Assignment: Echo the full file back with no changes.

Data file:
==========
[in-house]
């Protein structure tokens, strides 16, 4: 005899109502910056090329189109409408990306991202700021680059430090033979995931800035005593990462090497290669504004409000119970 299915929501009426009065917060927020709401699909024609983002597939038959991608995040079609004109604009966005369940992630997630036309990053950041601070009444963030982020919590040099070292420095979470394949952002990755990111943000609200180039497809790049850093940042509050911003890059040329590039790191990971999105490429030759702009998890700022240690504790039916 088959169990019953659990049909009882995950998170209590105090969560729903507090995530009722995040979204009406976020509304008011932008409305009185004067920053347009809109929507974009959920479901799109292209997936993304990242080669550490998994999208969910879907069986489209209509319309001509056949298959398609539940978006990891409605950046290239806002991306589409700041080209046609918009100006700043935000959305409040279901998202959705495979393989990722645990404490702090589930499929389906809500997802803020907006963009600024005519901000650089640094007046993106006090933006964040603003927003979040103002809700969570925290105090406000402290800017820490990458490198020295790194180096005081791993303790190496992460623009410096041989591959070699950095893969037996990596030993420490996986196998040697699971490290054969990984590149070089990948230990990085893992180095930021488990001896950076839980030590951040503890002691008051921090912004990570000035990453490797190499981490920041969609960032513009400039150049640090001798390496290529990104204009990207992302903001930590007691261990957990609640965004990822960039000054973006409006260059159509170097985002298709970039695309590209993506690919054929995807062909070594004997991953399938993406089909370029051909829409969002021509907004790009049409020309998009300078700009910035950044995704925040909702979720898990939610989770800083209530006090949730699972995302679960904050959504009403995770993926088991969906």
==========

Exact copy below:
[in-house]
């Protein structure tokens, strides 16, 4: 005899109502910056090329189109409408990306991202700021680059430090033979995931800035005593990462090497290669504004409000119970 299915929501009426009065917060927020709401699909024609983002597939038959991608995040079609004109604009966005369940992630997630036309990053950041601070009444963030982020919590040099070292420095979470394949952002990755990111943000609200180039497809790049850093940042509050911003890059040329590039790191990971999105490429030759702009998890700022240690504790039916 088959169990019953659990049909009882995950998170209590105090969560729903507090995530009722995040979204009406976020509304008011932008409305009185004067920053347009809109929507974009959920479901799109292209997936993304990242080669550490998994999208969910879907069986489209209509319309001509056949298959398609539940978006990891409605950046290239806002991306589409700041080209046609918009100006700043935000959305409040279901998202959705495979393989990722645990404490702090589930499929389906809500997802803020907006963009600024005519901000650089640094007046993106006090933006964040603003927003979040103002809700969570925290105090406000402290800017820490990458490198020295790194180096005081791993303790190496992460623009410096041989591959070699950095893969037996990596030993420490996986196998040697699971490290054969990984590149070089990948230990990085893992180095930021488990001896950076839980030590951040503890002691008051921090912004990570000035990453490797190499981490920041969609960032513009400039150049640090001798390496290529990104204009990207992302903001930590007691261990957990609640965004990822960039000054973006409006260059159509170097985002298709970039695309590209993506690919054929995807062909070594004997991953399938993406089909370029051909829409969002021509907004790009049409020309998009300078700009910035950044995704925040909702979720898990939610989770800083209530006090949730699972995302679960904050959504009403995770993926088991969906």